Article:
Former trooper gets probation in mail fraud

March 07, 2006|by DAVE McMILLION

MARTINSBURG, W.Va. - A former West Virginia State Police sergeant was sentenced Monday in U.S. District Court to one year of probation and ordered to pay restitution in connection with a mail fraud case, U.S. Attorney Thomas E. Johnston said.

David Forman, 37, of 3527 Greensburg Road, Martinsburg, pleaded guilty in December 2005 to one count of an indictment charging him with mail fraud.

Forman made a false insurance claim that his automobile was hit by a deer, but Forman's automobile was damaged when he purchased it, Johnston said.

Forman's false claim caused an insurance company to mail a check to him for $4,867.51, Johnston said.

Forman faced a maximum of five years in prison and a fine of $250,000, but was sentenced to one year of probation Monday by U.S. District Judge W. Craig Broadwater, Johnston said.


Forman also was ordered to pay restitution of $4,867.51, Johnston said.

Forman worked as a sergeant in the Jefferson County barrack of the state police and also served as a detachment commander in the Berkeley County barrack of the state police, officials said.

Forman is the second state police sergeant in the area to face a mail fraud charge.

In November, George William Bradshaw III, of 614 E. Moler Ave., Martinsburg, was indicted by a federal grand jury on a charge of mail fraud after an audit of an evidence room at the Martinsburg state police detachment revealed that $18,542 was missing, Johnston said.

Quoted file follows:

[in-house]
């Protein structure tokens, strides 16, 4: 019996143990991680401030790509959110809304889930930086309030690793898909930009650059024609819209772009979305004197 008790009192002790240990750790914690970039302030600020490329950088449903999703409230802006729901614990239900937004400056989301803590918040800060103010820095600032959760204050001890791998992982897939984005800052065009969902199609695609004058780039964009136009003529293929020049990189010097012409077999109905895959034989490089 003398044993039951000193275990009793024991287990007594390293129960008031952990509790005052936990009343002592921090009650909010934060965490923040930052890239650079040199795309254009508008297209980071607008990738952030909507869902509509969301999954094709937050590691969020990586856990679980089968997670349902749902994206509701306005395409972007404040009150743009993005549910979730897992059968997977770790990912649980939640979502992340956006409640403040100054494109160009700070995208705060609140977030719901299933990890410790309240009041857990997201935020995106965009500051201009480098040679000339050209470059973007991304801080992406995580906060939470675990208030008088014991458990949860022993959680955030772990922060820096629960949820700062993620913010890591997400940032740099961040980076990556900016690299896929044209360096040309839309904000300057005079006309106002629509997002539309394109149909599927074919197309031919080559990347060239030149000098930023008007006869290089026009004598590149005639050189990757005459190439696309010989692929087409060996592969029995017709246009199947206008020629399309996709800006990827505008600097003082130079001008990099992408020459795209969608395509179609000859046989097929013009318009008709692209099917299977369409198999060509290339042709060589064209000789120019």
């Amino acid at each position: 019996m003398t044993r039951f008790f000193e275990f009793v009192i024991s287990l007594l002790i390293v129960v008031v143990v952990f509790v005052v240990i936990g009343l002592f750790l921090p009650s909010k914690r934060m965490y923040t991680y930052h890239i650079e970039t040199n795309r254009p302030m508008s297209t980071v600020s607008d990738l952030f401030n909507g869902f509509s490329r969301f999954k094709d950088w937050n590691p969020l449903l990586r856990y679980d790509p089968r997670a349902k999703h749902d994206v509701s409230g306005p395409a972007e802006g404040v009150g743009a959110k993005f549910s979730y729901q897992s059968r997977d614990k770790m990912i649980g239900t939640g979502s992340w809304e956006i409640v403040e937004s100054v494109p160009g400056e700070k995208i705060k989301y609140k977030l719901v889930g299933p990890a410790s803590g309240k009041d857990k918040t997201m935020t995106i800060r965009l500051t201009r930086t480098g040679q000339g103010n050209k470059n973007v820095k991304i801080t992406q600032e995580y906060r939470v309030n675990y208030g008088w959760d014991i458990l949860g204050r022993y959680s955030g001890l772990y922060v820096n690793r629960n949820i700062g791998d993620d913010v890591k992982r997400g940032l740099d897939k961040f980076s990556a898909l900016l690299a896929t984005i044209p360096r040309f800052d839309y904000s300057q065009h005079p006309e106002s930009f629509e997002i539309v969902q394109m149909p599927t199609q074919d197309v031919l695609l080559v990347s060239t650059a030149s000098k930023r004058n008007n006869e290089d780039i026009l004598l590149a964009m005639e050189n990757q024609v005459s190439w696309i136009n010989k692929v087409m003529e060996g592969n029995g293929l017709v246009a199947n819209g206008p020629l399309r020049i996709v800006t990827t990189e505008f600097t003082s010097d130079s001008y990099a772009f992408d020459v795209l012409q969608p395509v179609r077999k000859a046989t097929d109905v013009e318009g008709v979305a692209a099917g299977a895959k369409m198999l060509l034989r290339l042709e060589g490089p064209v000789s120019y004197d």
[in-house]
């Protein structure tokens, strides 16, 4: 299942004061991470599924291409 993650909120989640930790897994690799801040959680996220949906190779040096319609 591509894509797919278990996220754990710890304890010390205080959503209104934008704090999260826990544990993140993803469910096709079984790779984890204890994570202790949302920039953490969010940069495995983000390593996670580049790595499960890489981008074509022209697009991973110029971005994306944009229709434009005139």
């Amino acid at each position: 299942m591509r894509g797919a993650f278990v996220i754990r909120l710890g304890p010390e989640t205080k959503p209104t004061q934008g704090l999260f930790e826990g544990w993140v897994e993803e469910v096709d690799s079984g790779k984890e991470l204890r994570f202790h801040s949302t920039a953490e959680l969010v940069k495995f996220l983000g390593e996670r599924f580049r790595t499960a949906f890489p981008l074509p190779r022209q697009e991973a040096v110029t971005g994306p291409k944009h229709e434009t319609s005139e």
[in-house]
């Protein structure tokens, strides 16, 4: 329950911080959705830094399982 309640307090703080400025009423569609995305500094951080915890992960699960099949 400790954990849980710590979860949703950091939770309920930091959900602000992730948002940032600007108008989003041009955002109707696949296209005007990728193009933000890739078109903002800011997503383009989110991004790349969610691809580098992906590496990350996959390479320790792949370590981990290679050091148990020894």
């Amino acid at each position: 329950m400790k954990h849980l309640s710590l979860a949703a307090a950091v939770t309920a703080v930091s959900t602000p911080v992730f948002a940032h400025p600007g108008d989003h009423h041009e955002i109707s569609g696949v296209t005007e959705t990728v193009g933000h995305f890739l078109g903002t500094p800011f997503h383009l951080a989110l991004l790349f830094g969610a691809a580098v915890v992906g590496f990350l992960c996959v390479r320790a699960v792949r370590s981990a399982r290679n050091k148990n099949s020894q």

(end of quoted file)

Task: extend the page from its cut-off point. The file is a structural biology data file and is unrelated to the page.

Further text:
The case involved reports that were altered or were fraudulent and investigations that did not occur, according to the indictment.

According to the indictment, Bradshaw was the "evidence custodian" at the Martinsburg state police detachment.

When money is seized by state police, the investigator completes a property disposition report which specifies the amount of money seized and from whom it was seized, the indictment said.

When the money arrives in the detachment, it is logged into evidence with the completion of an evidence log sheet, the indictment said.

The indictment alleges that from about Oct. 1, 1999, to about Sept. 13, 2002, Bradshaw devised a scheme of obtaining money by "fraudulent pretenses."

The case involved the removal of two forms including the property disposition report.

The forms would be replaced with altered or fraudulent forms, the indictment states.

Bradshaw's trial has been scheduled for March 28.

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